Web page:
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Farmersville Unified welcomes new superintendent, changes in administration

Farmersville Unified welcomes new superintendent, changes in administration

By Paul Myers

@PaulM_SGN

FARMERSVILLE – Farmersville’s new superintendent has some big, albeit familiar shoes to fill.

Farmersville Unified is under new direction now that superintendent Randy Degraw has left the district. Filling in the seat now is the former Assistant Superintendent Dr. Paul Sevillano. His goal is to keep doing what is working. And what is working right now is Hester Elementary’s dual language program.

“This closes the gaps for English learners over time, about five to six years,” Sevillano said.

Dr. Sevillano said the learning materials and assessments are 80% in Spanish and 20% in English. The goal is for students to develop literacy in both English and Spanish while demonstrating high levels of academic achievement. Farmersville’s new superintendent has implemented dual language programs before when he was superintendent of Baldwin Park School District in Southern California.

Farmersville Unified is also excited about their GATE program. GATE is a program funded by the California Department of Education for local school district to develop opportunities for high-achieving and underachieving pupils in elementary and secondary schools.

Dr. Sevillano says the Gifted and Talented Education Program has shown strong student progress.

“Student’s benefit from this program in all areas…Students that want to hone their skill to a higher level, we give them the opportunity to elevate their skills in a project-based environment,” Dr. Sevillano said.

He says that as he begins his new endeavor at the head of the district, he has the support of the community and the school district.

“We have a very supportive Board of Education that has the best for our students in mind,” Dr. Sevillano said. And that support will come in handy as several top positions have shifted all over the district.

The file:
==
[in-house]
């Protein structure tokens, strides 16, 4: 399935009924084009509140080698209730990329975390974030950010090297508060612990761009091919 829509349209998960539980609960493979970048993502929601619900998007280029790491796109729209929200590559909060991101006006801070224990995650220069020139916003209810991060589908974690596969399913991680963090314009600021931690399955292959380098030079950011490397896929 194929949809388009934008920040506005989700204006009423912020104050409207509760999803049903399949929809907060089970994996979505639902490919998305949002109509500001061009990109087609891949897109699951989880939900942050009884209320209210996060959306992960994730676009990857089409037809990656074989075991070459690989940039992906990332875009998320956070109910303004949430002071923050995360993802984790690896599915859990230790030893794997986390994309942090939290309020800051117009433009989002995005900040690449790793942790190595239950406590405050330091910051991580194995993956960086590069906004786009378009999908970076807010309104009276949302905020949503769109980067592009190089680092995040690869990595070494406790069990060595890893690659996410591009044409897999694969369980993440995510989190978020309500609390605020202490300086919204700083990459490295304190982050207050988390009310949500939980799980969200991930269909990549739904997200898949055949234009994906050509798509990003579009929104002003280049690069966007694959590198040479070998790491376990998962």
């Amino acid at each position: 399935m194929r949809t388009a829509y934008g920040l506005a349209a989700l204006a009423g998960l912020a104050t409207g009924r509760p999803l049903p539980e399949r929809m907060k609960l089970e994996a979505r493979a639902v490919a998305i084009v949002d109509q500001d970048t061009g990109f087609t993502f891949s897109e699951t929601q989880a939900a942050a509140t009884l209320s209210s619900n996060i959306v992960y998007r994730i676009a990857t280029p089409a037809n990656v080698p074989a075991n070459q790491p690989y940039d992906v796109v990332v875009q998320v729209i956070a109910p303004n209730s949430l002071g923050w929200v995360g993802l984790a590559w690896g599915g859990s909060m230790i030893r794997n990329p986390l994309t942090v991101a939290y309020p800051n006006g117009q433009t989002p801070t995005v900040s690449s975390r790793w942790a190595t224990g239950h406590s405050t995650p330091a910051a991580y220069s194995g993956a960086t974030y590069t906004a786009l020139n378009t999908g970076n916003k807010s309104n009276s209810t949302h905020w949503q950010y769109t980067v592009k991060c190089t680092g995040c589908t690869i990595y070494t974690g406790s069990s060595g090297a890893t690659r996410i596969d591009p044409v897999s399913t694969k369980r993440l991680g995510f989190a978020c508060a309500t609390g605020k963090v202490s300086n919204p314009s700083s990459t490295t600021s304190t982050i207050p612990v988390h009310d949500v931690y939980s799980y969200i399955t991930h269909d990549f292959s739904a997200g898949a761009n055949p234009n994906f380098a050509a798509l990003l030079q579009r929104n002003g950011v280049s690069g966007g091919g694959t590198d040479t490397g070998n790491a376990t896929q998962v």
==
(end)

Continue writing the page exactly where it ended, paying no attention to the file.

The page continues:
Former Deep Creek Academy principal, Emily Coop is succeeding Lisa Whitworth as Farmersville High School’s principal. Under Coop, Farmersville Unified promoted athletic director Chris Sanchez to assistant principal. The District also promoted Erica Dela Cruz from assistant principal at Farmersville Junior High School to principal at Deep Creek, and brought in Dr. Dannette Bryson from Delhi Unified School District just south of Turlock to be principal at Farmersville Junior High School.

Not to mention, Dr. Sevillano has simply absorbed the roles of the superintendent into his role and opted to hire Jeff Wimp as Director of Personnel instead of another assistant superintendent.

Despite all the changing faces and leadership, Dr. Sevillano believes things are stable around the District.

“I don’t constitute this as a lot of change…these promotions were well deserved for these folks,” Dr. Sevillano said. “We have a positive district culture and it is supportive for all the work we are doing here.”

Dr. Sevillano noted that there is normally some anxiety when leadership changes hands, particularly after Degraw’s 35-year stay at the District. But he said that his time at Farmersville has helped him create some important relationships that have led to stability. And Farmersville will have at least three years of consistency as the Board offered him a 3-year deal.

“There is some stability. I was offered a 3-year contract so I’ll have been here for five years by the end of it,” Dr. Sevillano said.

Over the last two years he has been improving on his experience from Southern California, where the majority of his career took place. Although he did not walk in trying to fit a square peg into a round hole.

“I look at it as, ‘what are they doing well in Farmersville and how can we build on it’,” Dr. Sevillano said.

Making his transition smoother over the last two school years have been the parents of Farmersville. Dr. Sevillano says their Parent Institute for Quality Education (PIQE) has been a pleasant surprise in terms of participation.

“We have great parents. They are wanting to be more involved with our students,” Dr. Sevillano said.

Their last PIQE event had 300 parents involved.

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